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Exponential and Logarithmic Functions (1/30/09) PowerPoint Presentation
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Exponential and Logarithmic Functions (1/30/09)

Exponential and Logarithmic Functions (1/30/09)

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Exponential and Logarithmic Functions (1/30/09)

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  1. Exponential and Logarithmic Functions (1/30/09) • The formula of the general exponential functionP (t) of a variable t isP (t) = P0a twhere P0 is the value when t =0 (the “initial value”) and a , a positive number, is called the base. • Often the number e ( 2.718) is used as the base: P (t) = P0e ktwhere k is the “continuous growth rate.”

  2. Clicker Question 1 • What is the value of P (t ) = 100(2t ) when t = 0 and when t = 7? • A. 0 and 1400 • B. 100 and 1400 • C. 0 and 12800 • D. 100 and 12800 • E. 200 and 12800

  3. New Functions from Old: Inverse Functions • Inverse functions: If a function can be reversed (i.e., the output becomes the input and the input becomes the output), the reverse function is called the inverse of the original. • For example: the inverse of f (x) = x 3 is the cube root function. • A function is (directly) invertible only if its graph hits every horizontal line at most once (it is “one-to-one”).

  4. Inverses - Examples • f (x ) = x 2 is not directly invertible. (Why?) But if we restrict its domain so that it is one-to-one, then we can invert it on that domain. (To what?) • In general to invert a given formula: • Write in the form y = f (x ) • Solve for x . • Exchange x and y in your formula • Examples….

  5. Clicker Question 2 • Find a formula (y as a function of x ) for the inverse of y = (2x +1)3. • A. y = (2x +1)1/3 • B. y = (2x +1) -3 • C. y = (x 1/3 – 2) + 1 • D. y = (x 1/3 – 1) / 2 • E. y = 2x 1/3 - 1

  6. Inverse Trig Functions • The sin and cos functions cannot be directly inverted. (Why?) But restricting the domains appropriately (How? Look at the graphs!), we obtain the inverse, or arc, trig functions, arcsin, arccos, arctan, etc. • These functions take in a number and put out an angle. So, e.g., arcsin(x ) means “the angle whose sin is x .”

  7. Clicker Question 3 • What is the arcsin(-2 / 2)? • A. 45 ° • B. -  / 4 • C.  / 4 • D. - 45 ° • E. 0

  8. Logarithmic Functions • Logarithmic functions (“log” functions) are the inverses of exponential functions. That is, an exponential function has as input an exponent on a fixed base, whereas a log function has the exponent on a fixed base as output !! • For example, the log function log10(x) has as output the exponent on 10 to give you x . Hence, for example, log10(1000) = 3 .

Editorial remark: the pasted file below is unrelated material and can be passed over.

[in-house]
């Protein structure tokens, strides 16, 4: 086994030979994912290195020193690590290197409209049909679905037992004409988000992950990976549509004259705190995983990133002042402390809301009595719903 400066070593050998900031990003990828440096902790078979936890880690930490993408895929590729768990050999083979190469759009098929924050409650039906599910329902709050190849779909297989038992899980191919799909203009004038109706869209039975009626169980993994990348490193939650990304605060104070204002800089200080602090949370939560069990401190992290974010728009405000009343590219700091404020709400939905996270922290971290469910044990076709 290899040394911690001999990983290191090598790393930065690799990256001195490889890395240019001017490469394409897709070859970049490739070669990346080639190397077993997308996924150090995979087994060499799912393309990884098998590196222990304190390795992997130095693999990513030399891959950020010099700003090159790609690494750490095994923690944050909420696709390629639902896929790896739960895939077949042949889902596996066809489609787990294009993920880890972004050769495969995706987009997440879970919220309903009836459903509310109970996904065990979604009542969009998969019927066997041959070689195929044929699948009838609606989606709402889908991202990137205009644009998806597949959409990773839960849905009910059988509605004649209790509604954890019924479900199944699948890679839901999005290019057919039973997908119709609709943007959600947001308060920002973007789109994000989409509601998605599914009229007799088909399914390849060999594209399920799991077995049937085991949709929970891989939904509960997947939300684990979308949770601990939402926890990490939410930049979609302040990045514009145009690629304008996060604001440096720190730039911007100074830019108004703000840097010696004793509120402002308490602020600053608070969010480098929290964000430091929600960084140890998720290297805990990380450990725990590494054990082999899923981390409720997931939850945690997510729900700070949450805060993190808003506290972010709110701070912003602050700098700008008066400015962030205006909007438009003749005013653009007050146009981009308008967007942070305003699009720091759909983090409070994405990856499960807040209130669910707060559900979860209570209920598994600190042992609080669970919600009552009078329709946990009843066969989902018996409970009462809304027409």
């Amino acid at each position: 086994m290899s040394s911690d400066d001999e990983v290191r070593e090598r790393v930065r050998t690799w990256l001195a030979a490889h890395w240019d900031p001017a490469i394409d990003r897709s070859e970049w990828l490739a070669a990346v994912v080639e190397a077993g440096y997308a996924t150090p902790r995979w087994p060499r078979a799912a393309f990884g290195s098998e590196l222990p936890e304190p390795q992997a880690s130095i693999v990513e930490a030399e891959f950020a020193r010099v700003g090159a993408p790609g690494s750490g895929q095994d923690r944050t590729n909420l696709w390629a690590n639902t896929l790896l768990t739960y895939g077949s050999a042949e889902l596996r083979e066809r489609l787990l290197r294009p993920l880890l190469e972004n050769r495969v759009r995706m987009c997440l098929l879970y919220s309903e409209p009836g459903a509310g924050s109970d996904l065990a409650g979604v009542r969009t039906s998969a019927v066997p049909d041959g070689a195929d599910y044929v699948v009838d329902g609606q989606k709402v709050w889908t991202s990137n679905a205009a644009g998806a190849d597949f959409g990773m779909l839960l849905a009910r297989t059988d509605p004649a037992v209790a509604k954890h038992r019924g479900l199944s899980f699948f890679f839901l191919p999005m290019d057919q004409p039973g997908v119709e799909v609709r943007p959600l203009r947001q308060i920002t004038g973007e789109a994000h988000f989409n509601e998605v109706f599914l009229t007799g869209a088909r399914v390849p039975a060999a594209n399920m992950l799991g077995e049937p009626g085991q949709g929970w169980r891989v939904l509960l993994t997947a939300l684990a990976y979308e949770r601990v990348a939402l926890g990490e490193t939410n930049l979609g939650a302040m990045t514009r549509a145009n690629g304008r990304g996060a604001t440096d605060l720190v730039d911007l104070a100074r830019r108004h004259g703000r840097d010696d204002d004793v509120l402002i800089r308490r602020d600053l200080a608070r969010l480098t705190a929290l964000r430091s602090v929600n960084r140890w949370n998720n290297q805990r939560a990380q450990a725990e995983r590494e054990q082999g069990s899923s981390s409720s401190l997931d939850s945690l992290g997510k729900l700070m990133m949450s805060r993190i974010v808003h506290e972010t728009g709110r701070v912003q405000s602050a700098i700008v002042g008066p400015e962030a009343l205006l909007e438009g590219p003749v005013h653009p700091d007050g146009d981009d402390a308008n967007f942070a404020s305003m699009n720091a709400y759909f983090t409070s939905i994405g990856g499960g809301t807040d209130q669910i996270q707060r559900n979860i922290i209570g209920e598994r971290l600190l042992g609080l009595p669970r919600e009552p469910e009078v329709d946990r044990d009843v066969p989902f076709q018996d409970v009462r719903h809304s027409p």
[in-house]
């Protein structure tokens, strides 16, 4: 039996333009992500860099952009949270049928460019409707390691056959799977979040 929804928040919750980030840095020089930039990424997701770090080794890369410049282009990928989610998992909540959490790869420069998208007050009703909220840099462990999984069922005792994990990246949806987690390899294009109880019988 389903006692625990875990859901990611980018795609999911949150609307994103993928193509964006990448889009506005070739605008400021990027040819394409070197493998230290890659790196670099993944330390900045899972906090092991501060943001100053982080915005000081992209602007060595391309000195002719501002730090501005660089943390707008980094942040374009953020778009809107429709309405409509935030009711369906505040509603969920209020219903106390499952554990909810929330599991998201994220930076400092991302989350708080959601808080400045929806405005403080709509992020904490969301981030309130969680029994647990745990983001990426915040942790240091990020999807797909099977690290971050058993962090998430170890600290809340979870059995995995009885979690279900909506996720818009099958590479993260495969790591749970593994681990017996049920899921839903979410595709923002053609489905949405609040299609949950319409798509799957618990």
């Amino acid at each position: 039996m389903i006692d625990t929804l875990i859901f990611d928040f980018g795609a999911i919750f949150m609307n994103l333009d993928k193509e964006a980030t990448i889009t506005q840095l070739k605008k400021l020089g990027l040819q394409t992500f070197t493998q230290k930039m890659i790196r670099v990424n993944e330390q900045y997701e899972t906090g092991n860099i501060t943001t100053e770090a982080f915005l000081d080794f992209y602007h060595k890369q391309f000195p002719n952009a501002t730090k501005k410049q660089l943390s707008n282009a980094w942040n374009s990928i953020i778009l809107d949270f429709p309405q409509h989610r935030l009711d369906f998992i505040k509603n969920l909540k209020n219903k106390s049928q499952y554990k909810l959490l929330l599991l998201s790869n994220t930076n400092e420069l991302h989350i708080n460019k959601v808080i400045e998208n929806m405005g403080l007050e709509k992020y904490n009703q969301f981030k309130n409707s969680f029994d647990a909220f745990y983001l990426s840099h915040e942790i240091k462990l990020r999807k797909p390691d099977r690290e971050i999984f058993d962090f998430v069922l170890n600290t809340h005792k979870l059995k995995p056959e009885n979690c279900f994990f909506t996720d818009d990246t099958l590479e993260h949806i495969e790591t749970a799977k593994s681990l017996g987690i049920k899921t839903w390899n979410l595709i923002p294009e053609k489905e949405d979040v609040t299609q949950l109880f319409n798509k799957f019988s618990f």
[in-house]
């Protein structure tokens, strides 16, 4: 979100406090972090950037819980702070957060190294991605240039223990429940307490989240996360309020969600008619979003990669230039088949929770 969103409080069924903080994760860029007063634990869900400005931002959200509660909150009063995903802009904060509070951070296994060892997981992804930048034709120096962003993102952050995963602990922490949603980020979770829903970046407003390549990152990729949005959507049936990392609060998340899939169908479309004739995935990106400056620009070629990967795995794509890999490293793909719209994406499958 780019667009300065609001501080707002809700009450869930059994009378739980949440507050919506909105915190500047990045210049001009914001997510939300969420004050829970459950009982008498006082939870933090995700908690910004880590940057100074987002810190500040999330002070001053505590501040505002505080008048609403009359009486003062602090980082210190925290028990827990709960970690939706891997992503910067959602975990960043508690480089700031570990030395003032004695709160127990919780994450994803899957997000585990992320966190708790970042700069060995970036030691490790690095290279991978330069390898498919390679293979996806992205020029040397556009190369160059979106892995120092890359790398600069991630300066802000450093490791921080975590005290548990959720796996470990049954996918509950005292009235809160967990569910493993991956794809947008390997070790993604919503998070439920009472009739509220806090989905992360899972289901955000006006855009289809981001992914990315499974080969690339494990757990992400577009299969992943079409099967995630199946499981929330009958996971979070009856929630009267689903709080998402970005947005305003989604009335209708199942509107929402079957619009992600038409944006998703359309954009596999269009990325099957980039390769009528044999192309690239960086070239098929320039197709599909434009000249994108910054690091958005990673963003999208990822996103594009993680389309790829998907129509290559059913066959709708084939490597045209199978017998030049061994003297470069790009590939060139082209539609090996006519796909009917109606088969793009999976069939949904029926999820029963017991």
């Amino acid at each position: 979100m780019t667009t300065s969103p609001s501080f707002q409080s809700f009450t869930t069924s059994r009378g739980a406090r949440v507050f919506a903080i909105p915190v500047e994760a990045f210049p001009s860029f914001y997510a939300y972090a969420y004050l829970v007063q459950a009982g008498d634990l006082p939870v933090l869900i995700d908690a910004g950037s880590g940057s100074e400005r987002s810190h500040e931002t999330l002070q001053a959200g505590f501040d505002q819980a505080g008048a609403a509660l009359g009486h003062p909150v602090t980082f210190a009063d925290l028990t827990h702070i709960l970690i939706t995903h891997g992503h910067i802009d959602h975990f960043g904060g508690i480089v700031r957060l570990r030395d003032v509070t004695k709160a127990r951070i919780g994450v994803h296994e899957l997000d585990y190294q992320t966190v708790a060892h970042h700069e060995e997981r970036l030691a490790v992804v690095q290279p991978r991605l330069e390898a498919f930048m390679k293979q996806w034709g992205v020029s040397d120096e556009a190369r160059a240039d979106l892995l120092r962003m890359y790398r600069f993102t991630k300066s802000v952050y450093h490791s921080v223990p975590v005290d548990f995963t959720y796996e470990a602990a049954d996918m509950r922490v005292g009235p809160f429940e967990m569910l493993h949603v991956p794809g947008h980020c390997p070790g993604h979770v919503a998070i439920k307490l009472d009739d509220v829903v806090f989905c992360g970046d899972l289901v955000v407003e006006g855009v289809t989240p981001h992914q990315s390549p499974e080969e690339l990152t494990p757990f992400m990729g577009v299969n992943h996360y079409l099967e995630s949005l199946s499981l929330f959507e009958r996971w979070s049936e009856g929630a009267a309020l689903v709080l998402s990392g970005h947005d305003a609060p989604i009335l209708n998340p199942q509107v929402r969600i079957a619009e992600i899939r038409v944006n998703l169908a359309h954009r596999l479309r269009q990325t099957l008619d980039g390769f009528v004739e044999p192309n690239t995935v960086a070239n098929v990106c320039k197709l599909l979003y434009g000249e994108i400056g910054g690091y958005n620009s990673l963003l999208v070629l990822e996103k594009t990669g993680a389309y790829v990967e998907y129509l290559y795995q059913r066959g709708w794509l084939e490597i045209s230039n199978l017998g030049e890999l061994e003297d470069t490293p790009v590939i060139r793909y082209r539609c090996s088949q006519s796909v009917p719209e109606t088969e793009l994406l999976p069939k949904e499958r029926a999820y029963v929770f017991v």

9. Clicker Question 4 • What is log3(1 / 81)? • A. – 4 • B. 4 • C. 81-3 • D. 813 • E. I’m allergic to log functions

  10. Properties of Log Functions • Since the output of logs are exponents, all log functions: • Turn products into sums, i.e.,log(A B) = log(A) + log(B) • Turn quotients into differences, i.e.,log(A / B) = log(A) – log(B) • Turn exponents into coefficients, i.e.,log(A p) = p log(A)

  11. Bases of Exp & Log Functions • Any positive number can be used as the base for log (and exponential) functions (1, however, is not a useful base….) • The two most common bases are 10 and e (which is about 2.71828). Base 2 is also quite common (especially in computer science). • Loge is commonly denoted ln and is called the “natural log function” . It is used in calculus (along with y = ex) because there it’s the easiest!

  12. Using Logs to Solve Equations • Because logs are the inverses of exponential functions, they are used to solve any equation in which the unknown is an exponent. • Simply take the log (any base you wish) of both sides and use the property of logs that they turn exponents into coefficients. • Example: If 5x = 15, then ln(5x) = ln(15), so x ln(5) = ln(15) , so x = ln(15) / ln(5) = 1.683

  13. Clicker Question 5 • Solve the equation 4 t = 14 to 3 decimal places. • A. 2.823 • B. 0.567 • C. 1.904 • D. 1.893 • E. 1.947

  14. About that number e …. • What is this mysterious number e anyway? Well, it is the natural limit of compounding, in the following sense: • If you invest $1 for 1 year at 100% interest compounded annually, you make $1(1+1)1 = $2.00 • If you compound twice, you make$1(1 + ½)2 = $2.25

  15. The story of e, continued • Compound quarterly: $1(1+1/4)4 = $2.44 • Compound monthly: $1(1+1/12)12 = $2.61 • Compound daily: $1(1+1/365)365 = $2.71 • Definition: e = limit (1+1/n)n as n gets big. • So, compound continuously, make $e !!! • We will see that e is “natural” in various ways as this course goes on.

  16. Assignment • Monday we will have Lab #1 in Harder 209. You will be expected to pair up with a partner for this (and every) lab. You do not need your clicker or your text for labs unless I tell you otherwise. • For Wednesday: • Read Sections 1.5 and 1.6. • In Section 1.5 do Exercises 5, 9, 15, 19, 21, and 25. • In Section 1.6 do Exercises 1, 2, 3-13 odd, 21-25 odd, 31-35 odd, 45-49 odd, 59-67 odd.